Online dating has reached the pinnacle of convenience. These days apps allow you to indicate your interest or lack thereof with a simple swipe of the screen. Swipe left if you’re not interested and swipe right if you are.
To make these choices we are using the most rudimentary tool, instant physical attraction. Research and commentary have shown that these apps have become a breeding ground for racism wrapped in a cute little package of preference. Every day people are swiping left just because the colour of someone skin doesn’t please them or maybe they are swiping right because they have a fetishized view of skin colour.
Yes, in this day and age men still fantasise about Black women. I have had friends tell me that men have told them just looking at the deep brown colour of their skin is appealing and I can’t count the number of times that men on dating apps have described me as black and beautiful always adding my skin tone to any compliment that they give me.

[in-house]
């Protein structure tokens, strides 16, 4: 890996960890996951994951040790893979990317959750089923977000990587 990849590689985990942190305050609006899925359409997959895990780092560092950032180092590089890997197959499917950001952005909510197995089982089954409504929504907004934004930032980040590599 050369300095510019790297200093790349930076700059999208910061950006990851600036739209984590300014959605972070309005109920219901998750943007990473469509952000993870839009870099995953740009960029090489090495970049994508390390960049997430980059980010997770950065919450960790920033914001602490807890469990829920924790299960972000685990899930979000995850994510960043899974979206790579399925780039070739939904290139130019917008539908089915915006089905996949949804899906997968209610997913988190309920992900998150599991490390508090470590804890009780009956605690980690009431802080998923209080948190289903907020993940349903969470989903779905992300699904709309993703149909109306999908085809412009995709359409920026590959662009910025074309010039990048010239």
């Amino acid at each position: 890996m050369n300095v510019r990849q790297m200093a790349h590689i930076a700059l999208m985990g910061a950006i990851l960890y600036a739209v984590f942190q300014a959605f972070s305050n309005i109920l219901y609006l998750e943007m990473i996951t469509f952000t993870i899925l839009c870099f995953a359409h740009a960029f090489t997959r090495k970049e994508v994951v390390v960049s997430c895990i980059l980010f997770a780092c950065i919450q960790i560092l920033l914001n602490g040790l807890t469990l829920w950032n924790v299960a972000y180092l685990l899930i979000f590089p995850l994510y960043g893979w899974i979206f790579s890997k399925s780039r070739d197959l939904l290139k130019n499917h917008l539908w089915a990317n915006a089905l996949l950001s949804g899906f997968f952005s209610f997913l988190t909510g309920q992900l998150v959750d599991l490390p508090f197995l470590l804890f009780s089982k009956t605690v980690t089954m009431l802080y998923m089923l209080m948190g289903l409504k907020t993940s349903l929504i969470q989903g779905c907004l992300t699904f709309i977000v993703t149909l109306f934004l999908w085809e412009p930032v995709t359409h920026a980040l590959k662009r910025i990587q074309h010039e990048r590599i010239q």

But I digress. The issue that I really want to talk about is that the world of swiping for preference goes a long way to reinforcing biases. With no attempt to introduce non-physical attributes we are relying on our stereotypical views, and past experiences of people who look like the dating pool to make decisions and bias like any muscles gets stronger the more we use it. So, the more we use our biases to discern the groups who we find attractive the more our bias grows.
Now I know I know this book looks mainly at the workplace, but I believe there are implications for the workplace. Imagine I am swiping left on the way to work each morning, busily strengthening my biases, and then I come to work, and I have to make decisions that relate to people. Maybe I’m sitting on a recruitment panel interviewing Black women and white women. Is my brain unconsciously swiping left as I interview the Black woman because that isn’t my preference?
I haven’t done any research in this area, I am just sharing my humble opinion that online dating may be increasing the likelihood of biased decision-making in relation to Black women at work.